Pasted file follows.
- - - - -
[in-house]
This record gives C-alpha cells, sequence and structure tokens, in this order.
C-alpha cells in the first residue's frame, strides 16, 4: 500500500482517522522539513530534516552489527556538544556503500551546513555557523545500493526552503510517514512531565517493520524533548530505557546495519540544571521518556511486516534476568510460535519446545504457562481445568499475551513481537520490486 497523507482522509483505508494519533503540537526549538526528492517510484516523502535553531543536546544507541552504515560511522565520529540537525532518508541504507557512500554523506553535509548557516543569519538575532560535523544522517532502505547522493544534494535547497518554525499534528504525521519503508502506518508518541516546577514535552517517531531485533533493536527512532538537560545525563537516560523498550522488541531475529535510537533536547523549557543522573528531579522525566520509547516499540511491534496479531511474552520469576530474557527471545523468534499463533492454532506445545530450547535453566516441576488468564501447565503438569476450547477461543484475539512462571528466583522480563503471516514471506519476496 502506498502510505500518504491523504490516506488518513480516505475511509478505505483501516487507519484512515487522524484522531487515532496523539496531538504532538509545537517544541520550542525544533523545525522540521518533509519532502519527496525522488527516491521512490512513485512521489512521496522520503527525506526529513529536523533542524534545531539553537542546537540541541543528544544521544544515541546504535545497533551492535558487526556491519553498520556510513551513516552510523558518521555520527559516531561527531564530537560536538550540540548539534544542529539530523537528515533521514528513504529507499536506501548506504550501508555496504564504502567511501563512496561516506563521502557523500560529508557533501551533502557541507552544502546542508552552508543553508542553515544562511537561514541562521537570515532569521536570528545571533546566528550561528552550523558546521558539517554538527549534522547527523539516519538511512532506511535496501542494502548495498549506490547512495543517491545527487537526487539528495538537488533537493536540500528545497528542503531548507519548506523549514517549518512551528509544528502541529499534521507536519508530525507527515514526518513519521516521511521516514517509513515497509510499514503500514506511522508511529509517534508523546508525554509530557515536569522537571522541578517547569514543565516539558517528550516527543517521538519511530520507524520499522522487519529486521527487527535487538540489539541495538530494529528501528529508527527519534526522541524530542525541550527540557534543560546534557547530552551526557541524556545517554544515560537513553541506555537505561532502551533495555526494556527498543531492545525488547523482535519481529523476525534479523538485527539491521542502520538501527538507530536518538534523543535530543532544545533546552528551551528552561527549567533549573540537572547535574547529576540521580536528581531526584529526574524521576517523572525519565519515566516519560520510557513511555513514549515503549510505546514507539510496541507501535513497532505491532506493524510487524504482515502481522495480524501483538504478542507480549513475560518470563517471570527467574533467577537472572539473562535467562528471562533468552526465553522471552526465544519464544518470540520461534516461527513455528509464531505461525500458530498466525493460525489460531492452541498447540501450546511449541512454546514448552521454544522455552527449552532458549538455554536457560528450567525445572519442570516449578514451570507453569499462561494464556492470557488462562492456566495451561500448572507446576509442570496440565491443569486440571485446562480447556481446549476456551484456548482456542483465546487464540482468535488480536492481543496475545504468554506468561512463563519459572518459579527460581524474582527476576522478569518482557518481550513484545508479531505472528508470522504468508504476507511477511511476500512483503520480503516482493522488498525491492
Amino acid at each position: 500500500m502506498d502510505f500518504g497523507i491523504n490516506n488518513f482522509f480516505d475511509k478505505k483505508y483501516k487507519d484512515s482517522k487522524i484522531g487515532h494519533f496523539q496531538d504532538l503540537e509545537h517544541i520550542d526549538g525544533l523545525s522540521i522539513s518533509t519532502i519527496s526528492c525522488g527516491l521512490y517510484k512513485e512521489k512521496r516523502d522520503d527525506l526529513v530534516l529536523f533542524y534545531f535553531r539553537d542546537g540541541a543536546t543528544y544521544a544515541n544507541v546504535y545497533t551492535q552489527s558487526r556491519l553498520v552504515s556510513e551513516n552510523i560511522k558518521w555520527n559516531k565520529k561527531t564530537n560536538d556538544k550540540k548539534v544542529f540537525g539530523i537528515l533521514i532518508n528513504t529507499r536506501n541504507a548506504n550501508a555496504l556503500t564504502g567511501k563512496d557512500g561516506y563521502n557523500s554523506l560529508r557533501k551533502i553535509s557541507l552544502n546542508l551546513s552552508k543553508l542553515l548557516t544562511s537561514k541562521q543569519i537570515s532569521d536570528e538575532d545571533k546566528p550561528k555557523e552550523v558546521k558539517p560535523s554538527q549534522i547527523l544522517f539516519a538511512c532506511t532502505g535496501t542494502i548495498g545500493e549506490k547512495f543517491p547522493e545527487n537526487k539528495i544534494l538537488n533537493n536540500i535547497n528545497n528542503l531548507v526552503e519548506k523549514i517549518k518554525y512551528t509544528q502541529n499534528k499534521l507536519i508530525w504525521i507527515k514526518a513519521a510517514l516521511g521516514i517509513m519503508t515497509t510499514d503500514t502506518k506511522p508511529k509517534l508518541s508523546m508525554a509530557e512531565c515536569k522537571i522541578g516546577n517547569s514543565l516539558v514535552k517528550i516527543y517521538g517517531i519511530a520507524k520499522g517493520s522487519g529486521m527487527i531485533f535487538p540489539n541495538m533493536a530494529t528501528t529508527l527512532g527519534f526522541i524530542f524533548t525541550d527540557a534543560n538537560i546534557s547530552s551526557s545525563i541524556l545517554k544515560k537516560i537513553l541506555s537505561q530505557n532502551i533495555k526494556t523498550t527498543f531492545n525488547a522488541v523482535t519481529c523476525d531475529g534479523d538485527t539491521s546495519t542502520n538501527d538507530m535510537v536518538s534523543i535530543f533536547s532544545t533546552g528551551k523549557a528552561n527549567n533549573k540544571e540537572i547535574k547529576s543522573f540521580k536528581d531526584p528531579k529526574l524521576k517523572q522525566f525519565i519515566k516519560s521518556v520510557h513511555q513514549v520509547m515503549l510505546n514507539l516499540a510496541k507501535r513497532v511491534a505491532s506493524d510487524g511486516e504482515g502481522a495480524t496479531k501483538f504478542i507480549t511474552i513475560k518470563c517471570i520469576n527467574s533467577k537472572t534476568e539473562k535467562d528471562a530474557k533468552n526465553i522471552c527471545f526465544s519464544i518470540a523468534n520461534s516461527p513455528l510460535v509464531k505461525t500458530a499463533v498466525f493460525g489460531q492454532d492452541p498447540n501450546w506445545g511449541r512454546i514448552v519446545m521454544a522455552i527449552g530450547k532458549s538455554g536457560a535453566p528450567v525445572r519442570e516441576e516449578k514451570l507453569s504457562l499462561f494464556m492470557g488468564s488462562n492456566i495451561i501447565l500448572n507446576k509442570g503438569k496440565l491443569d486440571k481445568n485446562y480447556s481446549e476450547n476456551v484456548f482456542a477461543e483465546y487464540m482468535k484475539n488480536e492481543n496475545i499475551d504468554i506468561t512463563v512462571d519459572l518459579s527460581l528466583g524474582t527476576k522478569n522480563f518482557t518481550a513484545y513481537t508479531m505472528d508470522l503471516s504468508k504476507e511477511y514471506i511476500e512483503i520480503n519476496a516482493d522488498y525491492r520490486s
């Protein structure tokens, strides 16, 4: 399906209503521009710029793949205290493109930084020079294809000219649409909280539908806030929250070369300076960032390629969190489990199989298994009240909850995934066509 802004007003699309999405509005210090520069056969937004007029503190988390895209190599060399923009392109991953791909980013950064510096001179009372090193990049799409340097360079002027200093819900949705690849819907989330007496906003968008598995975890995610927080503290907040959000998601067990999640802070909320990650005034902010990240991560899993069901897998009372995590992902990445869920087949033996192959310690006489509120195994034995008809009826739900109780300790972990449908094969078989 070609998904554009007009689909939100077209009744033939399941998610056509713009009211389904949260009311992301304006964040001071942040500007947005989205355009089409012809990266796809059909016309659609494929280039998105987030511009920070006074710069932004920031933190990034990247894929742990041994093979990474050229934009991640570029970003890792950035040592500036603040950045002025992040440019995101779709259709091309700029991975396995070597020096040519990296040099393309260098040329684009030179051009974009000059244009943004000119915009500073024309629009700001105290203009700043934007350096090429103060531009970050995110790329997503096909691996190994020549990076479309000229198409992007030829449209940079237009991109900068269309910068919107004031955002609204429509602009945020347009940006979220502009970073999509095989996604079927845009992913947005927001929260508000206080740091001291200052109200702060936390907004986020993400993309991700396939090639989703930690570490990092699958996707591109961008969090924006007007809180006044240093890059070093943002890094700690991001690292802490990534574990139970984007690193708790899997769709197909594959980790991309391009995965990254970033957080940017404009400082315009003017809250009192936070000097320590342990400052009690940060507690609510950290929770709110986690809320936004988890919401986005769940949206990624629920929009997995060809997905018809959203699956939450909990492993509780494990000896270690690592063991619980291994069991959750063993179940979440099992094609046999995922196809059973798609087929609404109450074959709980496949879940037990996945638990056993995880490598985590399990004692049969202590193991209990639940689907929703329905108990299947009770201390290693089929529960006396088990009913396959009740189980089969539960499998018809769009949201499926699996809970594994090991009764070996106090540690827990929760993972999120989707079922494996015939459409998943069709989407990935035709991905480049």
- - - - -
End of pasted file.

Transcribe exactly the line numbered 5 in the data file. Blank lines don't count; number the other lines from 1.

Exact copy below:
């Protein structure tokens, strides 16, 4: 399906209503521009710029793949205290493109930084020079294809000219649409909280539908806030929250070369300076960032390629969190489990199989298994009240909850995934066509 802004007003699309999405509005210090520069056969937004007029503190988390895209190599060399923009392109991953791909980013950064510096001179009372090193990049799409340097360079002027200093819900949705690849819907989330007496906003968008598995975890995610927080503290907040959000998601067990999640802070909320990650005034902010990240991560899993069901897998009372995590992902990445869920087949033996192959310690006489509120195994034995008809009826739900109780300790972990449908094969078989 070609998904554009007009689909939100077209009744033939399941998610056509713009009211389904949260009311992301304006964040001071942040500007947005989205355009089409012809990266796809059909016309659609494929280039998105987030511009920070006074710069932004920031933190990034990247894929742990041994093979990474050229934009991640570029970003890792950035040592500036603040950045002025992040440019995101779709259709091309700029991975396995070597020096040519990296040099393309260098040329684009030179051009974009000059244009943004000119915009500073024309629009700001105290203009700043934007350096090429103060531009970050995110790329997503096909691996190994020549990076479309000229198409992007030829449209940079237009991109900068269309910068919107004031955002609204429509602009945020347009940006979220502009970073999509095989996604079927845009992913947005927001929260508000206080740091001291200052109200702060936390907004986020993400993309991700396939090639989703930690570490990092699958996707591109961008969090924006007007809180006044240093890059070093943002890094700690991001690292802490990534574990139970984007690193708790899997769709197909594959980790991309391009995965990254970033957080940017404009400082315009003017809250009192936070000097320590342990400052009690940060507690609510950290929770709110986690809320936004988890919401986005769940949206990624629920929009997995060809997905018809959203699956939450909990492993509780494990000896270690690592063991619980291994069991959750063993179940979440099992094609046999995922196809059973798609087929609404109450074959709980496949879940037990996945638990056993995880490598985590399990004692049969202590193991209990639940689907929703329905108990299947009770201390290693089929529960006396088990009913396959009740189980089969539960499998018809769009949201499926699996809970594994090991009764070996106090540690827990929760993972999120989707079922494996015939459409998943069709989407990935035709991905480049």